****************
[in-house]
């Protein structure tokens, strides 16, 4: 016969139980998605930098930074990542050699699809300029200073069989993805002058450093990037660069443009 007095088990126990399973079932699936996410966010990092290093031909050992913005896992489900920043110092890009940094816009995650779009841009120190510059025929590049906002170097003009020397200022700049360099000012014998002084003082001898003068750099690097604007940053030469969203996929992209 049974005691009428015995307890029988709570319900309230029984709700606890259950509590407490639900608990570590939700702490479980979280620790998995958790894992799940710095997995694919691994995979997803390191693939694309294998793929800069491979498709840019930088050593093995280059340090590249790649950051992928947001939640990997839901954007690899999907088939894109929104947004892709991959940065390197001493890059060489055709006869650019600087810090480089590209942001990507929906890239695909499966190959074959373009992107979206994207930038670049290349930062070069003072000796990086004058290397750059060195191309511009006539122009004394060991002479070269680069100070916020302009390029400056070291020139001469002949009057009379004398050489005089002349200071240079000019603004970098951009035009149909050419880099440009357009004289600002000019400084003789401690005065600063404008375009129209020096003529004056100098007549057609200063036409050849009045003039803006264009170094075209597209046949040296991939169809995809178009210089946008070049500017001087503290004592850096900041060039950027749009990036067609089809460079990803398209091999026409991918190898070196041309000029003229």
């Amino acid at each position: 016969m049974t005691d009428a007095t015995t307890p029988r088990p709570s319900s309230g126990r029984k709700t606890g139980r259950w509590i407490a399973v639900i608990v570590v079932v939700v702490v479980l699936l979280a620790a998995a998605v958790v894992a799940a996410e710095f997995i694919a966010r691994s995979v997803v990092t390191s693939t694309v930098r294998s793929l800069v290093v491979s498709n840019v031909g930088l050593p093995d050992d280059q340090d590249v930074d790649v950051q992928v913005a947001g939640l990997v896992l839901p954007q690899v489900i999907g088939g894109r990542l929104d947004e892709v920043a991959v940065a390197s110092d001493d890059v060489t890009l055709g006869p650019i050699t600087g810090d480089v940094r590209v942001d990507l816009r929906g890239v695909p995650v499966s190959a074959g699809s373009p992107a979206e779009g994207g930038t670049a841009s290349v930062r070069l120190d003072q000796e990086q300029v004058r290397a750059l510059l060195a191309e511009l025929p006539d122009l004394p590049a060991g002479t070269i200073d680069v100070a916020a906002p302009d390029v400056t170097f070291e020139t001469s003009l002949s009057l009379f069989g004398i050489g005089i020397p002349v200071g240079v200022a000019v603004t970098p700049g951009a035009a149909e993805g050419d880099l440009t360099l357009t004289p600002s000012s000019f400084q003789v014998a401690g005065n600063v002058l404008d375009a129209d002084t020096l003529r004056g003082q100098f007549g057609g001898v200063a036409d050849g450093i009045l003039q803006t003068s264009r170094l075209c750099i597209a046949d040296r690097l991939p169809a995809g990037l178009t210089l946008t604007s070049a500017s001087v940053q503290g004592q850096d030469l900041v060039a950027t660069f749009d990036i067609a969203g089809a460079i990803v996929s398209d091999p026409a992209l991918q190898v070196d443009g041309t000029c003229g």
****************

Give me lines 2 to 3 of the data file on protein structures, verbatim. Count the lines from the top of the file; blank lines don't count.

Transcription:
């Protein structure tokens, strides 16, 4: 016969139980998605930098930074990542050699699809300029200073069989993805002058450093990037660069443009 007095088990126990399973079932699936996410966010990092290093031909050992913005896992489900920043110092890009940094816009995650779009841009120190510059025929590049906002170097003009020397200022700049360099000012014998002084003082001898003068750099690097604007940053030469969203996929992209 049974005691009428015995307890029988709570319900309230029984709700606890259950509590407490639900608990570590939700702490479980979280620790998995958790894992799940710095997995694919691994995979997803390191693939694309294998793929800069491979498709840019930088050593093995280059340090590249790649950051992928947001939640990997839901954007690899999907088939894109929104947004892709991959940065390197001493890059060489055709006869650019600087810090480089590209942001990507929906890239695909499966190959074959373009992107979206994207930038670049290349930062070069003072000796990086004058290397750059060195191309511009006539122009004394060991002479070269680069100070916020302009390029400056070291020139001469002949009057009379004398050489005089002349200071240079000019603004970098951009035009149909050419880099440009357009004289600002000019400084003789401690005065600063404008375009129209020096003529004056100098007549057609200063036409050849009045003039803006264009170094075209597209046949040296991939169809995809178009210089946008070049500017001087503290004592850096900041060039950027749009990036067609089809460079990803398209091999026409991918190898070196041309000029003229």
């Amino acid at each position: 016969m049974t005691d009428a007095t015995t307890p029988r088990p709570s319900s309230g126990r029984k709700t606890g139980r259950w509590i407490a399973v639900i608990v570590v079932v939700v702490v479980l699936l979280a620790a998995a998605v958790v894992a799940a996410e710095f997995i694919a966010r691994s995979v997803v990092t390191s693939t694309v930098r294998s793929l800069v290093v491979s498709n840019v031909g930088l050593p093995d050992d280059q340090d590249v930074d790649v950051q992928v913005a947001g939640l990997v896992l839901p954007q690899v489900i999907g088939g894109r990542l929104d947004e892709v920043a991959v940065a390197s110092d001493d890059v060489t890009l055709g006869p650019i050699t600087g810090d480089v940094r590209v942001d990507l816009r929906g890239v695909p995650v499966s190959a074959g699809s373009p992107a979206e779009g994207g930038t670049a841009s290349v930062r070069l120190d003072q000796e990086q300029v004058r290397a750059l510059l060195a191309e511009l025929p006539d122009l004394p590049a060991g002479t070269i200073d680069v100070a916020a906002p302009d390029v400056t170097f070291e020139t001469s003009l002949s009057l009379f069989g004398i050489g005089i020397p002349v200071g240079v200022a000019v603004t970098p700049g951009a035009a149909e993805g050419d880099l440009t360099l357009t004289p600002s000012s000019f400084q003789v014998a401690g005065n600063v002058l404008d375009a129209d002084t020096l003529r004056g003082q100098f007549g057609g001898v200063a036409d050849g450093i009045l003039q803006t003068s264009r170094l075209c750099i597209a046949d040296r690097l991939p169809a995809g990037l178009t210089l946008t604007s070049a500017s001087v940053q503290g004592q850096d030469l900041v060039a950027t660069f749009d990036i067609a969203g089809a460079i990803v996929s398209d091999p026409a992209l991918q190898v070196d443009g041309t000029c003229g």